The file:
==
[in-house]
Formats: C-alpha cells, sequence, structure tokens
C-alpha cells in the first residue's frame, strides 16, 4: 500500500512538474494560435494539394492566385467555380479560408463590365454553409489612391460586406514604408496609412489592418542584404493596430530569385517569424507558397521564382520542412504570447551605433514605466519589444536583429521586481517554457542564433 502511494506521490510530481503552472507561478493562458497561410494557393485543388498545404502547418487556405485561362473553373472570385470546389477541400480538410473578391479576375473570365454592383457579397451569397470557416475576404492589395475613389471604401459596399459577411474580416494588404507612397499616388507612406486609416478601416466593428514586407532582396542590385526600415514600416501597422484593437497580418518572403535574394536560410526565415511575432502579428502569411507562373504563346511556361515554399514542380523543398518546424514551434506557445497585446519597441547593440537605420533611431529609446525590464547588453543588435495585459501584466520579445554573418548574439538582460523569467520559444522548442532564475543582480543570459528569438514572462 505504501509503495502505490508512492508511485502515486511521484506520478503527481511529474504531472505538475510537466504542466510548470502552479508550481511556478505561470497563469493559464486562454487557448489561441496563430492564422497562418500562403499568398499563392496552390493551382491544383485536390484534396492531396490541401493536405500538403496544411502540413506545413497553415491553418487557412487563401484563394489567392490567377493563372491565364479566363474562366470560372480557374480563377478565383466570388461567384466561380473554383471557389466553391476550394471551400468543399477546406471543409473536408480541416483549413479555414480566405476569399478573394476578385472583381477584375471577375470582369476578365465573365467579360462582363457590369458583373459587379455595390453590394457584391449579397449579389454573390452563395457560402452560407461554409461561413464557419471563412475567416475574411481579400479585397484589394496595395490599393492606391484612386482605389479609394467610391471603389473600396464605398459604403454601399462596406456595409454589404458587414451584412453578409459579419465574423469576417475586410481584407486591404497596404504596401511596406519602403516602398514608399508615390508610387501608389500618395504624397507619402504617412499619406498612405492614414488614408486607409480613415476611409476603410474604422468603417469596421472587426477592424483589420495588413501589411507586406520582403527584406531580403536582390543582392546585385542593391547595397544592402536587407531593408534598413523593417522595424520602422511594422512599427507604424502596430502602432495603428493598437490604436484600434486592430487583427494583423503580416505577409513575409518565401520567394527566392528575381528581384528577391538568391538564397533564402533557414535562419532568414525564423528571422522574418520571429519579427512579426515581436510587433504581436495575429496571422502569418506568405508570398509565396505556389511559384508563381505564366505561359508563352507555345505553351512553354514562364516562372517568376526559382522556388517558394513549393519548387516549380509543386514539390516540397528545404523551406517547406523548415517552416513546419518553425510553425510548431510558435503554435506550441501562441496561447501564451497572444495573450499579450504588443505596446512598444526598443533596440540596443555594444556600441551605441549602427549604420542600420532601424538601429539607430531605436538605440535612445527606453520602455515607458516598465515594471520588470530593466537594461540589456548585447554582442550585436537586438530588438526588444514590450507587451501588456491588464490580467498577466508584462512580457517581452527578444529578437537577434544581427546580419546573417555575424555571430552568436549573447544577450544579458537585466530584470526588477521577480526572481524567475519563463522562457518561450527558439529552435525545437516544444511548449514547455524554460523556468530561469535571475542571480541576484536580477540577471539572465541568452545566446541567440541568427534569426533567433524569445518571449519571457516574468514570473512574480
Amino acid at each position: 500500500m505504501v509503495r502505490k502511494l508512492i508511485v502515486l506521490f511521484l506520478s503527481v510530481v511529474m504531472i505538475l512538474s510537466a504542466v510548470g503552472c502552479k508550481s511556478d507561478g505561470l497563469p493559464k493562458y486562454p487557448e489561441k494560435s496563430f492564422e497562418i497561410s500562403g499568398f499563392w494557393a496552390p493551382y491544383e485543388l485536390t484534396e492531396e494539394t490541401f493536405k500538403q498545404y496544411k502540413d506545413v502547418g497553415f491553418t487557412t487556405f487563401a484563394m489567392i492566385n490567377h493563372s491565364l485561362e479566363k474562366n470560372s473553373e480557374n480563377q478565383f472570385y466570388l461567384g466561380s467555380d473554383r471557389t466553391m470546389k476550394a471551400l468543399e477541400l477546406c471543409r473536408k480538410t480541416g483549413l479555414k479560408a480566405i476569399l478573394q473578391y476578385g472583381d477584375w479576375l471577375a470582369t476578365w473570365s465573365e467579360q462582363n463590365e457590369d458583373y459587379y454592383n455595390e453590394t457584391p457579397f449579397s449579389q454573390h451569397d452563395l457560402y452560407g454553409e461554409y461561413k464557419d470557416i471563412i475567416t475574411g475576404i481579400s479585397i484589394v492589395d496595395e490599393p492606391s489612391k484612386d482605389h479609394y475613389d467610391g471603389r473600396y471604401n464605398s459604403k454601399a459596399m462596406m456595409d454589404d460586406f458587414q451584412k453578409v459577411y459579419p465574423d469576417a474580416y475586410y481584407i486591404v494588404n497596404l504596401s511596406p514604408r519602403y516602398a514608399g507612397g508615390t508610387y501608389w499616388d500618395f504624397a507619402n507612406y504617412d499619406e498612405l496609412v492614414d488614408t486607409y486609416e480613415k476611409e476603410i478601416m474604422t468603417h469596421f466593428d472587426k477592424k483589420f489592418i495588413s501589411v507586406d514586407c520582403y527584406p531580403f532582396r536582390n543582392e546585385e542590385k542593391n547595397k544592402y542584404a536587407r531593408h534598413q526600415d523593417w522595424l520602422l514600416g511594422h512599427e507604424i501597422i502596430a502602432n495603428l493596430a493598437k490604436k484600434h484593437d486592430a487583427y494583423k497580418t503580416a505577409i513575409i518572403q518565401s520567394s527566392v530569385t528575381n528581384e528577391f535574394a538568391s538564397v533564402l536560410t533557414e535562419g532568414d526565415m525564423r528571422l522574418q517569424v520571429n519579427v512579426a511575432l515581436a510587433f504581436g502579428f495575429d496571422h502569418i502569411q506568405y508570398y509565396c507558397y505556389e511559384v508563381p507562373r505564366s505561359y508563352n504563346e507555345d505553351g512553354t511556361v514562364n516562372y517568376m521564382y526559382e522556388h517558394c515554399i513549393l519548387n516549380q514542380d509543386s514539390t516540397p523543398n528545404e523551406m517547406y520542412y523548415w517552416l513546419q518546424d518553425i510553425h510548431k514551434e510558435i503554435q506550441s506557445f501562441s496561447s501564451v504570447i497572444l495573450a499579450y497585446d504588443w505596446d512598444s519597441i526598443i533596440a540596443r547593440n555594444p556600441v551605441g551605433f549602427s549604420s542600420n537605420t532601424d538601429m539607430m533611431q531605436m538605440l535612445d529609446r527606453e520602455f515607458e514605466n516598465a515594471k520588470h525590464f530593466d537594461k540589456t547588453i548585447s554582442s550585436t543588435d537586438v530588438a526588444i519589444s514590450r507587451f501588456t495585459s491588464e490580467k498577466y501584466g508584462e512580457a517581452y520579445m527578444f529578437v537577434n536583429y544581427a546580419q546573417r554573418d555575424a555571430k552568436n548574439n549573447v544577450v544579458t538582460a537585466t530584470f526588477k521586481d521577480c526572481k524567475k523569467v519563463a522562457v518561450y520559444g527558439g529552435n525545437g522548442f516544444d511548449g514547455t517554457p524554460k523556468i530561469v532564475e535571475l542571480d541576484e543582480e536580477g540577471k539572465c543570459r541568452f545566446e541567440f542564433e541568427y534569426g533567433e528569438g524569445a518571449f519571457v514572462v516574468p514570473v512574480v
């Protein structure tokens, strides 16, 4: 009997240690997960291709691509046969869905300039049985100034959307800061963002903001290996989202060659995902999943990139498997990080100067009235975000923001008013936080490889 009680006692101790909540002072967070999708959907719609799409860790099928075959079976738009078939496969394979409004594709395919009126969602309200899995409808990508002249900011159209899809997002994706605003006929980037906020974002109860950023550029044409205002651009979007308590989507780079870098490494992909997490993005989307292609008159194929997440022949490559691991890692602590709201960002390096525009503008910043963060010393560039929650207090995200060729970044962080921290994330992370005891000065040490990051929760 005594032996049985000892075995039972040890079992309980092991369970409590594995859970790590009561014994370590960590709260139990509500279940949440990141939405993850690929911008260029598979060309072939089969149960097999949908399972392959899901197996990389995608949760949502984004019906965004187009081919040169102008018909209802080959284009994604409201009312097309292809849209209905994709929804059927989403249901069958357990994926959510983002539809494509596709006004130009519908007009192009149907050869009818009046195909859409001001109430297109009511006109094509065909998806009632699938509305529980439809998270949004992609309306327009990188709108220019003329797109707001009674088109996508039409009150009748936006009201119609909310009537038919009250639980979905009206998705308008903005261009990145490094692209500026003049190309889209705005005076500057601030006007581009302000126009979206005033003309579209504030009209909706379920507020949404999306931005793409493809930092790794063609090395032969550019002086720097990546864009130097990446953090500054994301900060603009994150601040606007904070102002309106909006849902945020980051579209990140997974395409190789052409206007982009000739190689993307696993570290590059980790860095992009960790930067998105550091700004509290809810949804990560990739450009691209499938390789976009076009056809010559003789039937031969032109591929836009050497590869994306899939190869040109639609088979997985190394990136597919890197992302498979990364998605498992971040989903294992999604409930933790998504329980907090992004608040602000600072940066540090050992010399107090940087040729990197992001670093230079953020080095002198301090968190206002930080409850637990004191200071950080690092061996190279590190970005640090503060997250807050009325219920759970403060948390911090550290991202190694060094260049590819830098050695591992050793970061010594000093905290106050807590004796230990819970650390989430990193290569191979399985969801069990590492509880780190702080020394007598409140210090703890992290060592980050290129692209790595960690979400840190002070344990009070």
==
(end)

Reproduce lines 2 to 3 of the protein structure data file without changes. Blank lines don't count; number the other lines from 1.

Formats: C-alpha cells, sequence, structure tokens
C-alpha cells in the first residue's frame, strides 16, 4: 500500500512538474494560435494539394492566385467555380479560408463590365454553409489612391460586406514604408496609412489592418542584404493596430530569385517569424507558397521564382520542412504570447551605433514605466519589444536583429521586481517554457542564433 502511494506521490510530481503552472507561478493562458497561410494557393485543388498545404502547418487556405485561362473553373472570385470546389477541400480538410473578391479576375473570365454592383457579397451569397470557416475576404492589395475613389471604401459596399459577411474580416494588404507612397499616388507612406486609416478601416466593428514586407532582396542590385526600415514600416501597422484593437497580418518572403535574394536560410526565415511575432502579428502569411507562373504563346511556361515554399514542380523543398518546424514551434506557445497585446519597441547593440537605420533611431529609446525590464547588453543588435495585459501584466520579445554573418548574439538582460523569467520559444522548442532564475543582480543570459528569438514572462 505504501509503495502505490508512492508511485502515486511521484506520478503527481511529474504531472505538475510537466504542466510548470502552479508550481511556478505561470497563469493559464486562454487557448489561441496563430492564422497562418500562403499568398499563392496552390493551382491544383485536390484534396492531396490541401493536405500538403496544411502540413506545413497553415491553418487557412487563401484563394489567392490567377493563372491565364479566363474562366470560372480557374480563377478565383466570388461567384466561380473554383471557389466553391476550394471551400468543399477546406471543409473536408480541416483549413479555414480566405476569399478573394476578385472583381477584375471577375470582369476578365465573365467579360462582363457590369458583373459587379455595390453590394457584391449579397449579389454573390452563395457560402452560407461554409461561413464557419471563412475567416475574411481579400479585397484589394496595395490599393492606391484612386482605389479609394467610391471603389473600396464605398459604403454601399462596406456595409454589404458587414451584412453578409459579419465574423469576417475586410481584407486591404497596404504596401511596406519602403516602398514608399508615390508610387501608389500618395504624397507619402504617412499619406498612405492614414488614408486607409480613415476611409476603410474604422468603417469596421472587426477592424483589420495588413501589411507586406520582403527584406531580403536582390543582392546585385542593391547595397544592402536587407531593408534598413523593417522595424520602422511594422512599427507604424502596430502602432495603428493598437490604436484600434486592430487583427494583423503580416505577409513575409518565401520567394527566392528575381528581384528577391538568391538564397533564402533557414535562419532568414525564423528571422522574418520571429519579427512579426515581436510587433504581436495575429496571422502569418506568405508570398509565396505556389511559384508563381505564366505561359508563352507555345505553351512553354514562364516562372517568376526559382522556388517558394513549393519548387516549380509543386514539390516540397528545404523551406517547406523548415517552416513546419518553425510553425510548431510558435503554435506550441501562441496561447501564451497572444495573450499579450504588443505596446512598444526598443533596440540596443555594444556600441551605441549602427549604420542600420532601424538601429539607430531605436538605440535612445527606453520602455515607458516598465515594471520588470530593466537594461540589456548585447554582442550585436537586438530588438526588444514590450507587451501588456491588464490580467498577466508584462512580457517581452527578444529578437537577434544581427546580419546573417555575424555571430552568436549573447544577450544579458537585466530584470526588477521577480526572481524567475519563463522562457518561450527558439529552435525545437516544444511548449514547455524554460523556468530561469535571475542571480541576484536580477540577471539572465541568452545566446541567440541568427534569426533567433524569445518571449519571457516574468514570473512574480